Axon loss over time in the shp optic nerve. The optic nerves of controls at 4 months and 2 years of age showed almost complete myelination of all axons (AC), except in the core of the nerve at 4 months of age where occasional small diameter axons were nonmyelinated (A). In the shp animals, at 4 months of age, the axon density appeared normal, but there was a gradual loss of axons from 4 months to 2 years of age with subsequent gliosis (DF). At 2 years of age in the same optic nerve, an area with thinly myelinated and nonmyelinated axons (G) was adjacent to a highly gliotic area with severe axon loss (H). A range of axonal changes was seen in the optic nerves at all time points though such axons were not frequent (IL). Scattered axons were noted to have a subaxolemmal increase in mitochondria (I). Other axons were noted to have an increase in vesicular profiles (J), dense bodies in the subaxolemmal space (K) or the entire axon (L). Scale bars: 2 μm (AE, I); 1 μm (FH)
Figure 2
 
The RNFL of the shp dogs was thinner than that of controls as shown by OCT with normal ERGs and abnormal VEPs. Retinal nerve fiber layer thickness maps obtained at approximately 6-month intervals starting at 4 months of age from an unaffected (AE) and shp (FJ) littermates. Note thicker (red) RNFL in superior retina of the unaffected animal compared to the shp animal. Inset in (F) shows the location of the circular scan used for quantification by Cirrus software. There was potential OCT evidence of progressive loss of RNFL in the shp dogs taken after the first scan at 4 months of age, at which time RNFL development was not yet complete; some loss of signal intensity is noted in the superior region between 10 months (G) and the final scans at approximately 24 months (J). Comparing all unaffected and shps dogs using the last measurement before euthanasia, RNFL measurements from standard circular scans (inset, F) were significantly thinner in the shp dogs in the superior quadrant (K). The volume of the optic cup (L) was markedly larger in shp compared to unaffected dogs (P < 0.01), although there were no differences in the area of the optic nerve head disk (M). The C/D ratio (N) also was significantly increased in shp dogs (P < 0.05). Neural rim tissue around the optic nerve head also was significantly thinner (P < 0.01) in shp compared to control (O) animals. High-resolution raster scans through the optic nerve head of an unaffected dog demonstrated a robust neural rim (*) and shallow cup (P). In contrast, shp dogs (Q) had markedly reduced NRT (NR), thinner RNFL, and deep excavated cups. The vertical line shown in the insets in (P) and (Q) represent the areas of the fundus sampled on OCT. Photopic full-field ERGs also were robust in normal (R) and shp (S) dogs, indicating normal photoreceptor and bipolar function. Flash VEPs in normal dogs typically contained an early (<50 ms) oscillatory wavelets followed by a large positive voltage waveform. Compared to ERGs, VEPs were markedly reduced in amplitude in affected dogs (U) and were devoid of early oscillatory wavelets seen in unaffected littermates (T).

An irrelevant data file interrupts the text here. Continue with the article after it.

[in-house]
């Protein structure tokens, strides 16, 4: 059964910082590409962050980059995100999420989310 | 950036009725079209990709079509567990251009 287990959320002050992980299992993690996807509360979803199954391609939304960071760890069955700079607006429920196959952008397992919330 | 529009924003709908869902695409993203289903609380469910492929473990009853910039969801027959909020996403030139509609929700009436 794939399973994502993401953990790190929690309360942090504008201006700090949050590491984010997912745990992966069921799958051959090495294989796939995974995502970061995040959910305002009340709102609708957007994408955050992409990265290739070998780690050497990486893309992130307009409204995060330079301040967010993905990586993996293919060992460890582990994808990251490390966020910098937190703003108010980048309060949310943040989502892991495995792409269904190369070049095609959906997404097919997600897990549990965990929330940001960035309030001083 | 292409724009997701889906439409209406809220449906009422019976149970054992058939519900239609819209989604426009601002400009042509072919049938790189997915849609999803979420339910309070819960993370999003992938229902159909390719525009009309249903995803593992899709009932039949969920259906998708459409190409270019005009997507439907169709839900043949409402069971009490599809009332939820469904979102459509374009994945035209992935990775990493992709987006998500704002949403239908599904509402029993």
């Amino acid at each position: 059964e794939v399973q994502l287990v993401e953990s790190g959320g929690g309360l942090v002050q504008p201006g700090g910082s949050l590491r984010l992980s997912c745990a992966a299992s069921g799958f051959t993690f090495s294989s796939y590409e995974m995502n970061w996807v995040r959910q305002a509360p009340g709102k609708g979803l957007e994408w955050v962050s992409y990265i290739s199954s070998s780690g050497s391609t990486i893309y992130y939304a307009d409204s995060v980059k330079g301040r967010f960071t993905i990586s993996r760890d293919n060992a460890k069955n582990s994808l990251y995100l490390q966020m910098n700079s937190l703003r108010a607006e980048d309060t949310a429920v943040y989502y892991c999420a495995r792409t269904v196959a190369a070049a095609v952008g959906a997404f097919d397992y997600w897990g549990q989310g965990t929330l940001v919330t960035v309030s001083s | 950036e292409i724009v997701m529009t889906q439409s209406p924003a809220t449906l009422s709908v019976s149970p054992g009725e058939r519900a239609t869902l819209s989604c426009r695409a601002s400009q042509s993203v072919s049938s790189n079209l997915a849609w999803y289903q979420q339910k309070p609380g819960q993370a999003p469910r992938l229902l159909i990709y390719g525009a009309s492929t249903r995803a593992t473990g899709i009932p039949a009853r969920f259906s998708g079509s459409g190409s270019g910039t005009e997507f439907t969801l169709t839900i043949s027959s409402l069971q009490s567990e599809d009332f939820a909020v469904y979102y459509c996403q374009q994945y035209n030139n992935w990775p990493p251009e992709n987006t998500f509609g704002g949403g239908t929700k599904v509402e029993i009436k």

Figure 2
 
The RNFL of the shp dogs was thinner than that of controls as shown by OCT with normal ERGs and abnormal VEPs. Retinal nerve fiber layer thickness maps obtained at approximately 6-month intervals starting at 4 months of age from an unaffected (AE) and shp (FJ) littermates. Note thicker (red) RNFL in superior retina of the unaffected animal compared to the shp animal. Inset in (F) shows the location of the circular scan used for quantification by Cirrus software. There was potential OCT evidence of progressive loss of RNFL in the shp dogs taken after the first scan at 4 months of age, at which time RNFL development was not yet complete; some loss of signal intensity is noted in the superior region between 10 months (G) and the final scans at approximately 24 months (J). Comparing all unaffected and shps dogs using the last measurement before euthanasia, RNFL measurements from standard circular scans (inset, F) were significantly thinner in the shp dogs in the superior quadrant (K). The volume of the optic cup (L) was markedly larger in shp compared to unaffected dogs (P < 0.01), although there were no differences in the area of the optic nerve head disk (M). The C/D ratio (N) also was significantly increased in shp dogs (P < 0.05). Neural rim tissue around the optic nerve head also was significantly thinner (P < 0.01) in shp compared to control (O) animals. High-resolution raster scans through the optic nerve head of an unaffected dog demonstrated a robust neural rim (*) and shallow cup (P). In contrast, shp dogs (Q) had markedly reduced NRT (NR), thinner RNFL, and deep excavated cups. The vertical line shown in the insets in (P) and (Q) represent the areas of the fundus sampled on OCT. Photopic full-field ERGs also were robust in normal (R) and shp (S) dogs, indicating normal photoreceptor and bipolar function. Flash VEPs in normal dogs typically contained an early (<50 ms) oscillatory wavelets followed by a large positive voltage waveform. Compared to ERGs, VEPs were markedly reduced in amplitude in affected dogs (U) and were devoid of early oscillatory wavelets seen in unaffected littermates (T).